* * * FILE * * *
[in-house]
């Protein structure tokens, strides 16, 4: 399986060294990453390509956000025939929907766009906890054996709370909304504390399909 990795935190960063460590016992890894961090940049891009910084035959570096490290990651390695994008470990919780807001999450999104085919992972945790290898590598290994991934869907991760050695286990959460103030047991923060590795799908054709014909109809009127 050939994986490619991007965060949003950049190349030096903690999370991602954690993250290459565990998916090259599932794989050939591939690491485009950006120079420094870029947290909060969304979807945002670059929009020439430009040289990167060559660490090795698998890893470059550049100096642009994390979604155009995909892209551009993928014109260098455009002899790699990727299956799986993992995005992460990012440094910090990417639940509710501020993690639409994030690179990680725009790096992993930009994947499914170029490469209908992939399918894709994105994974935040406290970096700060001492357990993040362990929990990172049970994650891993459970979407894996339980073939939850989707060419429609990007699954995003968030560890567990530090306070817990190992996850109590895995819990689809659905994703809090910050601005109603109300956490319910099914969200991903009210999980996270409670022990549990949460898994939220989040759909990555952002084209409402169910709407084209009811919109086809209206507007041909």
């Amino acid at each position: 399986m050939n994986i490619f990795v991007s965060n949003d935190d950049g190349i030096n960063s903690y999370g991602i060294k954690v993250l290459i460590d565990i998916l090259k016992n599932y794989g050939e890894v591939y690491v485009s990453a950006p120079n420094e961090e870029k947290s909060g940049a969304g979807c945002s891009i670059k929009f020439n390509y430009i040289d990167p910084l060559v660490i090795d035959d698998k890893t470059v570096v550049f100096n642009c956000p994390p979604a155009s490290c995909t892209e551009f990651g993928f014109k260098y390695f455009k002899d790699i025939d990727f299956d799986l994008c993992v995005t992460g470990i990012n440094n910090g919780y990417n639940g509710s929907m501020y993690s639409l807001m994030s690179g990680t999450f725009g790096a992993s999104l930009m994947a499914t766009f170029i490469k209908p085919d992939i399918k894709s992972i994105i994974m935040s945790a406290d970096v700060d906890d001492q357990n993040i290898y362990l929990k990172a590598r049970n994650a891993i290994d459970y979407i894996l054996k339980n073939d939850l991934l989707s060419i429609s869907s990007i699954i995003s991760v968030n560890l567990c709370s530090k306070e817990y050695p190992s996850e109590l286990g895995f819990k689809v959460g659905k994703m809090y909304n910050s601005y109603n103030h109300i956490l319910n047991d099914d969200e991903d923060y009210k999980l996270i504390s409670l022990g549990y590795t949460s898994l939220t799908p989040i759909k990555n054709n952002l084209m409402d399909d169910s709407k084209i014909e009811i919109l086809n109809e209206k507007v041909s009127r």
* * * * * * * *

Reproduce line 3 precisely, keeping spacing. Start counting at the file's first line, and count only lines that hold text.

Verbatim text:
């Amino acid at each position: 399986m050939n994986i490619f990795v991007s965060n949003d935190d950049g190349i030096n960063s903690y999370g991602i060294k954690v993250l290459i460590d565990i998916l090259k016992n599932y794989g050939e890894v591939y690491v485009s990453a950006p120079n420094e961090e870029k947290s909060g940049a969304g979807c945002s891009i670059k929009f020439n390509y430009i040289d990167p910084l060559v660490i090795d035959d698998k890893t470059v570096v550049f100096n642009c956000p994390p979604a155009s490290c995909t892209e551009f990651g993928f014109k260098y390695f455009k002899d790699i025939d990727f299956d799986l994008c993992v995005t992460g470990i990012n440094n910090g919780y990417n639940g509710s929907m501020y993690s639409l807001m994030s690179g990680t999450f725009g790096a992993s999104l930009m994947a499914t766009f170029i490469k209908p085919d992939i399918k894709s992972i994105i994974m935040s945790a406290d970096v700060d906890d001492q357990n993040i290898y362990l929990k990172a590598r049970n994650a891993i290994d459970y979407i894996l054996k339980n073939d939850l991934l989707s060419i429609s869907s990007i699954i995003s991760v968030n560890l567990c709370s530090k306070e817990y050695p190992s996850e109590l286990g895995f819990k689809v959460g659905k994703m809090y909304n910050s601005y109603n103030h109300i956490l319910n047991d099914d969200e991903d923060y009210k999980l996270i504390s409670l022990g549990y590795t949460s898994l939220t799908p989040i759909k990555n054709n952002l084209m409402d399909d169910s709407k084209i014909e009811i919109l086809n109809e209206k507007v041909s009127r």